1. Lebanon’s privatization predicament
Lebanon’s privatization predicament
It seemed like a breath of fresh air when the Lebanese government announced last year it was going ahead with its privatization scheme for the telecommunications sector. A draft law was prepared by the Minister of Posts and Telecommunications, proposing a complete reorganization of the telecom sector. These moves were bolstered by Prime Minister Salim al-Hoss’ decision to create a high council that would be charged with the realization of privatization.
The concept of privatization is not new to the Lebanese political and economic establishment, and indeed has been a fixture ever since the inauguration of former Prime Minister Rafik Hariri’s first government. However, a decisive privatization program was never pushed forward because of its highly controversial nature.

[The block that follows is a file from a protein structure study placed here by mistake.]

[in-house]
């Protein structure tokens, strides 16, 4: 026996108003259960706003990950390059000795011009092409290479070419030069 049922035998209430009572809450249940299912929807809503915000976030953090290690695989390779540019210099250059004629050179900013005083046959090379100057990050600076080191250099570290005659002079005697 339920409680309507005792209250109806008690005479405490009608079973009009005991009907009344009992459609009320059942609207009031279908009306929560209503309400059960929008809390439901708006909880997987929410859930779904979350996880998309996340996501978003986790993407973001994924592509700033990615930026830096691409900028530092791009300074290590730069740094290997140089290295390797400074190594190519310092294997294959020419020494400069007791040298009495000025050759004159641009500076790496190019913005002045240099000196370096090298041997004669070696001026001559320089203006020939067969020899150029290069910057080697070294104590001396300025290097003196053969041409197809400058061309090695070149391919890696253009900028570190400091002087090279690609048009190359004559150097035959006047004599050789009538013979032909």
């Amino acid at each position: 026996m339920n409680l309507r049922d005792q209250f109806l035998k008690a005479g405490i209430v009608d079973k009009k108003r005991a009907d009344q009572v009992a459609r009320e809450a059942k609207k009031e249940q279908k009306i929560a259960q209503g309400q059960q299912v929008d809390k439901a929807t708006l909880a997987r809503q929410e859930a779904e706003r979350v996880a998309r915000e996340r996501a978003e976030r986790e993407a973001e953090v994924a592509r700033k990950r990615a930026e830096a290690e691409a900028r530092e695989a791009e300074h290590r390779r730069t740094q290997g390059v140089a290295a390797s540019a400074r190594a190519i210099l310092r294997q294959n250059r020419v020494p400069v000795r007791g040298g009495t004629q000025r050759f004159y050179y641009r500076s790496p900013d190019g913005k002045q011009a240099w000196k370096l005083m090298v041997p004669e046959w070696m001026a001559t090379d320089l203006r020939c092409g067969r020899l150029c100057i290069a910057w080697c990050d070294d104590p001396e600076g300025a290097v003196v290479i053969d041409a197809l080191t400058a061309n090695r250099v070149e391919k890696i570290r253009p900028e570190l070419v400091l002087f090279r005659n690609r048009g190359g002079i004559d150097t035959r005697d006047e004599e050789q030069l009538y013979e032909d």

With deep divisions over the merits of privatization in Lebanon, public debate has been heated. Persistent financial deficits and consequently a huge public debt has brought the Lebanese Government to consider privatization to be one way out of this financial turmoil-- albeit inadequate by itself. Parliament and the public, on the other hand strongly oppose privatization plans, claiming they are merely government attempts to avoid fiscal responsibility.
The privatization predicament stands at the heart of a high pitch dispute between the Lebanese government and the country’s two mobile phone operators. They have been at odds for some years now, and appear a long way from resolving their differences.